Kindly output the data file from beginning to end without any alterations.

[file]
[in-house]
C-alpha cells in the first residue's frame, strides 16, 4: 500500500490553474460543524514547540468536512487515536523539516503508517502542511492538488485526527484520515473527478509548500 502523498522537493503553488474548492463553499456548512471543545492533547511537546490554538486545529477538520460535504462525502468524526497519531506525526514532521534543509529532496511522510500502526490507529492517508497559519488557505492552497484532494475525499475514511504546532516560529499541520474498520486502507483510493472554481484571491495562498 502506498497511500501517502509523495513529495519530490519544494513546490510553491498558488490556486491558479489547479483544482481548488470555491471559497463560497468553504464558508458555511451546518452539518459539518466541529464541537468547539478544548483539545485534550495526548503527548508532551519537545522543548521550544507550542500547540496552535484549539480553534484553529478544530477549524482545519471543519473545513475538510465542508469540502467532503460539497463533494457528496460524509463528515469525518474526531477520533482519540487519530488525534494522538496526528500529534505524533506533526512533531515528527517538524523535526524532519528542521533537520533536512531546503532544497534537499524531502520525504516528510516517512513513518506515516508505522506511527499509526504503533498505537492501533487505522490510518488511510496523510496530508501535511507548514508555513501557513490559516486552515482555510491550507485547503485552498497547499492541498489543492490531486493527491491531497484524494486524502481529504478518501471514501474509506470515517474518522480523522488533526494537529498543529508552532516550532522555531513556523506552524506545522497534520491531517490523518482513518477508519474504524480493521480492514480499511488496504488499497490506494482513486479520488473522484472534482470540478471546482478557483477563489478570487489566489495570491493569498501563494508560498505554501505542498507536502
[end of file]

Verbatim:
[in-house]
C-alpha cells in the first residue's frame, strides 16, 4: 500500500490553474460543524514547540468536512487515536523539516503508517502542511492538488485526527484520515473527478509548500 502523498522537493503553488474548492463553499456548512471543545492533547511537546490554538486545529477538520460535504462525502468524526497519531506525526514532521534543509529532496511522510500502526490507529492517508497559519488557505492552497484532494475525499475514511504546532516560529499541520474498520486502507483510493472554481484571491495562498 502506498497511500501517502509523495513529495519530490519544494513546490510553491498558488490556486491558479489547479483544482481548488470555491471559497463560497468553504464558508458555511451546518452539518459539518466541529464541537468547539478544548483539545485534550495526548503527548508532551519537545522543548521550544507550542500547540496552535484549539480553534484553529478544530477549524482545519471543519473545513475538510465542508469540502467532503460539497463533494457528496460524509463528515469525518474526531477520533482519540487519530488525534494522538496526528500529534505524533506533526512533531515528527517538524523535526524532519528542521533537520533536512531546503532544497534537499524531502520525504516528510516517512513513518506515516508505522506511527499509526504503533498505537492501533487505522490510518488511510496523510496530508501535511507548514508555513501557513490559516486552515482555510491550507485547503485552498497547499492541498489543492490531486493527491491531497484524494486524502481529504478518501471514501474509506470515517474518522480523522488533526494537529498543529508552532516550532522555531513556523506552524506545522497534520491531517490523518482513518477508519474504524480493521480492514480499511488496504488499497490506494482513486479520488473522484472534482470540478471546482478557483477563489478570487489566489495570491493569498501563494508560498505554501505542498507536502